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Web Exclusive: Maya Angelou

Maya Angelou

Maya Angelou 1928-2014


Maya Angelou Poetry Reading
Wednesday at 5:00 pm on WFMT

Studs Terkel interviews Maya Angelou
Friday at 10:00 pm on WFMT

In this historic interview with WFMT’s Studs Terkel, Maya Angelou discusses her first encounter with racism – and how she resisted it – as a girl of 15:

Perhaps the expression Renaissance man (or woman) is overused; it dilutes the impact of those who truly earn that designation: Maya Angelou was one.

At the time of her passing on Wednesday morning, 86-year-old Maya Angelou was professor of American Studies at Wake Forest University. Early in her career, she worked as a dancer with Alvin Ailey. Her first album as a singer was devoted to calypso. As an actor, she performed on Broadway and in film. A friend of Martin Luther King, Jr. and of Malcolm X, Maya Angelou helped found the Organization of Afro-American Unity. With little prior experience, she wrote, produced, and hosted a 10-part documentary on the blues. She wrote plays and film scores; She directed for stage and screen. She won three Grammy Awards for her spoken word recordings of her own prose and poetry.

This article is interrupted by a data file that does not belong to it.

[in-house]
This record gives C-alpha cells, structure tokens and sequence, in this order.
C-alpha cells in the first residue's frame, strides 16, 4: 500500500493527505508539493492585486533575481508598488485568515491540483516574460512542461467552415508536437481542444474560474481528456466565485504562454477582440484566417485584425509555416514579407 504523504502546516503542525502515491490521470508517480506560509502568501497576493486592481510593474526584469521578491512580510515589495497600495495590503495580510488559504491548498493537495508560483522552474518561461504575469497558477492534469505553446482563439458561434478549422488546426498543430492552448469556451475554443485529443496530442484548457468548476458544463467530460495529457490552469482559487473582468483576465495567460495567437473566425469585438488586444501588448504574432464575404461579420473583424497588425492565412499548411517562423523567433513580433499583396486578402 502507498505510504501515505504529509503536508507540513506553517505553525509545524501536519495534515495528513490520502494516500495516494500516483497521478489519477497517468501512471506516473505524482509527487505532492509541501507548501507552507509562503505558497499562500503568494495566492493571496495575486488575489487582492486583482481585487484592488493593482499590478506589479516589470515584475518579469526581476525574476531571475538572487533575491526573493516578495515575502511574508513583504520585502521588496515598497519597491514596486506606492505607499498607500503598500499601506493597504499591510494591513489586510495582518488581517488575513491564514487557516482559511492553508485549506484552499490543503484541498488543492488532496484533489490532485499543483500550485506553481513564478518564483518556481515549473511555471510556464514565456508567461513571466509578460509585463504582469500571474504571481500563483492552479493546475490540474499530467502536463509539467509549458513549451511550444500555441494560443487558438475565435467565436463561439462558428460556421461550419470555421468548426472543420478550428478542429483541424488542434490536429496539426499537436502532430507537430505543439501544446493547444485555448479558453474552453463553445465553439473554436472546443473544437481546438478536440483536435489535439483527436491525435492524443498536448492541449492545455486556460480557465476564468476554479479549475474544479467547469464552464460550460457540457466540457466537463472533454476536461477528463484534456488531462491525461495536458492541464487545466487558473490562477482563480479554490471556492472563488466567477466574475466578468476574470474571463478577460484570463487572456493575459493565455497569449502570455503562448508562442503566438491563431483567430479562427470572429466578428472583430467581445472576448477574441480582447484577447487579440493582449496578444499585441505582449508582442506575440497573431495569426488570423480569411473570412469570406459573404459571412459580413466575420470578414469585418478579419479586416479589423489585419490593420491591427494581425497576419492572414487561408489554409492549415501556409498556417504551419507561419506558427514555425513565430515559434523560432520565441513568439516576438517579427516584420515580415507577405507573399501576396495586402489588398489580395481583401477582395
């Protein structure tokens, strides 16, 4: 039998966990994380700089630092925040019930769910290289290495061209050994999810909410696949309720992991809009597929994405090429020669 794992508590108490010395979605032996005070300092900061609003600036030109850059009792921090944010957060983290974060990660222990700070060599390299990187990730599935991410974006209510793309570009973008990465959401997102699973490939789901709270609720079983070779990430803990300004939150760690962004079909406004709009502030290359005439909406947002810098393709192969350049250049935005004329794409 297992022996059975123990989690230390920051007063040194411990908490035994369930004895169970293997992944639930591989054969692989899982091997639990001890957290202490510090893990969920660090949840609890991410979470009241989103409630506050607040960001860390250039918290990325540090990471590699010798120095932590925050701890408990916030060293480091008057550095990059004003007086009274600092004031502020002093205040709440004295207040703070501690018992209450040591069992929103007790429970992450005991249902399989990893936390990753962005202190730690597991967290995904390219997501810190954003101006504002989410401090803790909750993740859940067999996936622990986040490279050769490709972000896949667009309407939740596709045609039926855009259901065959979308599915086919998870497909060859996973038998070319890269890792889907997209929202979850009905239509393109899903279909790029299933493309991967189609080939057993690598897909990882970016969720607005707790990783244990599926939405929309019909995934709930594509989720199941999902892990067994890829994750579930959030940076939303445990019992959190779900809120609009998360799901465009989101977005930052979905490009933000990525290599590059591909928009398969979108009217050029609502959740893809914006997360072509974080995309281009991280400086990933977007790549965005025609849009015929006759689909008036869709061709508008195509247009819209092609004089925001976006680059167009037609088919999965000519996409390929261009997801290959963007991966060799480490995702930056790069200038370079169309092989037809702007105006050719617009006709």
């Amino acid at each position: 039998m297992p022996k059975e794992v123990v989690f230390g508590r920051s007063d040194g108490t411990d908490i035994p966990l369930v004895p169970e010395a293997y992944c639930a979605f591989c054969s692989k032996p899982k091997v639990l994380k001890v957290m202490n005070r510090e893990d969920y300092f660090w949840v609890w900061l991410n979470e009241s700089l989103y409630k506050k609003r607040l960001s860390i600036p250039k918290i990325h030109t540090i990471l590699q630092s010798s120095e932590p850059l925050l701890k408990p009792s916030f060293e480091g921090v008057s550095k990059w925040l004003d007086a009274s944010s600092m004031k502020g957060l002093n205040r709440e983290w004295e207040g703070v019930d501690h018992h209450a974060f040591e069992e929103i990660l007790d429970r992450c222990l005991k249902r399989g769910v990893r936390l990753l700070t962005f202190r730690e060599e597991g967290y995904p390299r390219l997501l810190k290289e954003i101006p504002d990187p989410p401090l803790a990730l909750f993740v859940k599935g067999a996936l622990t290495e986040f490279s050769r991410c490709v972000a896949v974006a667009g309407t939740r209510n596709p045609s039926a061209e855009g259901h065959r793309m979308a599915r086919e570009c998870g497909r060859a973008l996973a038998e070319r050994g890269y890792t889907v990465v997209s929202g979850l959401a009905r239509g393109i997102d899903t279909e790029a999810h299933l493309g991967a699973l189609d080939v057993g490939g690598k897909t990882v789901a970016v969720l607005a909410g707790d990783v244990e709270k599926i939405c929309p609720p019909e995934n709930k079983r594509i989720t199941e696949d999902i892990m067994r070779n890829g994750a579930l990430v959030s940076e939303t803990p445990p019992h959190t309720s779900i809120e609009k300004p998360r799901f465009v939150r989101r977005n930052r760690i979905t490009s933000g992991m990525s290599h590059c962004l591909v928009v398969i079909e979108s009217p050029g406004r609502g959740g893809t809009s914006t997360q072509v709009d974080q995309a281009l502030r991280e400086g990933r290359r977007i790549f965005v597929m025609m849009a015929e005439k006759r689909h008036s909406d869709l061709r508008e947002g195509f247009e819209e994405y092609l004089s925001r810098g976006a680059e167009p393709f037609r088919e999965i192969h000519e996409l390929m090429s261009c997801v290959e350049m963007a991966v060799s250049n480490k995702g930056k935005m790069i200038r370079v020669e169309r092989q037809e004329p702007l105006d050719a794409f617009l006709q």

Starting with the first of six autobiographies, I Know Why the Caged Bird Sings published in 1969, Maya Angelou became a keen and highly regarded commentator on womanhood, sexism, racism, and society. In a world that likes its labels and categories, Ms. Angelou had many occupations, though it all came from a singularly compassionate, and altruistic energy which focused on one thing: elevating the human spirit. Maya Angelou was honored with the Presidential Medal of Arts in 2000, the Lincoln Medal in 2008 and the Presidential Medal of Freedom in 2011.

 

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